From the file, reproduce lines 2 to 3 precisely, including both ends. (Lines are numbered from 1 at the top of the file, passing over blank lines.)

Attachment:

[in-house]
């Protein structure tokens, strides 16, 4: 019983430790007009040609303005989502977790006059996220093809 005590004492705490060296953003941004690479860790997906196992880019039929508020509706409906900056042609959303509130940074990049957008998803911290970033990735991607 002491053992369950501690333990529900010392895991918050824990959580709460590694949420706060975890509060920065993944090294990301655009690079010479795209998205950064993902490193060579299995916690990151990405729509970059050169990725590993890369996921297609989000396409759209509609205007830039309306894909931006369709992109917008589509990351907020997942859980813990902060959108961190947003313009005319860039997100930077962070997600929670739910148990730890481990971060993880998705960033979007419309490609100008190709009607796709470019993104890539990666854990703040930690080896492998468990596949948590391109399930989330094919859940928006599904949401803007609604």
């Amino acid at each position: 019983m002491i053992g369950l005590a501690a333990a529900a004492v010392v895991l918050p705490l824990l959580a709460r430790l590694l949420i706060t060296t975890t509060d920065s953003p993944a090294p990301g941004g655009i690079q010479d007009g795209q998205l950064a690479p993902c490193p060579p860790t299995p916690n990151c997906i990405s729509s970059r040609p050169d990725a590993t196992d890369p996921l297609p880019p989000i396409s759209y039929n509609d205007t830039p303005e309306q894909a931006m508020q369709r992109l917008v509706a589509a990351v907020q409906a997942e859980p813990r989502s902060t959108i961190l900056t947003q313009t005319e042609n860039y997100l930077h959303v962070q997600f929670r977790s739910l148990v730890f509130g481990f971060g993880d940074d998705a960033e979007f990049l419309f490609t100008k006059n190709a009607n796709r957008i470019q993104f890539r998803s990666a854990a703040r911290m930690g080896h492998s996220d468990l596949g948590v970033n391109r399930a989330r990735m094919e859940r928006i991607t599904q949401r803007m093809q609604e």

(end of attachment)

């Protein structure tokens, strides 16, 4: 019983430790007009040609303005989502977790006059996220093809 005590004492705490060296953003941004690479860790997906196992880019039929508020509706409906900056042609959303509130940074990049957008998803911290970033990735991607 002491053992369950501690333990529900010392895991918050824990959580709460590694949420706060975890509060920065993944090294990301655009690079010479795209998205950064993902490193060579299995916690990151990405729509970059050169990725590993890369996921297609989000396409759209509609205007830039309306894909931006369709992109917008589509990351907020997942859980813990902060959108961190947003313009005319860039997100930077962070997600929670739910148990730890481990971060993880998705960033979007419309490609100008190709009607796709470019993104890539990666854990703040930690080896492998468990596949948590391109399930989330094919859940928006599904949401803007609604």
């Amino acid at each position: 019983m002491i053992g369950l005590a501690a333990a529900a004492v010392v895991l918050p705490l824990l959580a709460r430790l590694l949420i706060t060296t975890t509060d920065s953003p993944a090294p990301g941004g655009i690079q010479d007009g795209q998205l950064a690479p993902c490193p060579p860790t299995p916690n990151c997906i990405s729509s970059r040609p050169d990725a590993t196992d890369p996921l297609p880019p989000i396409s759209y039929n509609d205007t830039p303005e309306q894909a931006m508020q369709r992109l917008v509706a589509a990351v907020q409906a997942e859980p813990r989502s902060t959108i961190l900056t947003q313009t005319e042609n860039y997100l930077h959303v962070q997600f929670r977790s739910l148990v730890f509130g481990f971060g993880d940074d998705a960033e979007f990049l419309f490609t100008k006059n190709a009607n796709r957008i470019q993104f890539r998803s990666a854990a703040r911290m930690g080896h492998s996220d468990l596949g948590v970033n391109r399930a989330r990735m094919e859940r928006i991607t599904q949401r803007m093809q609604e």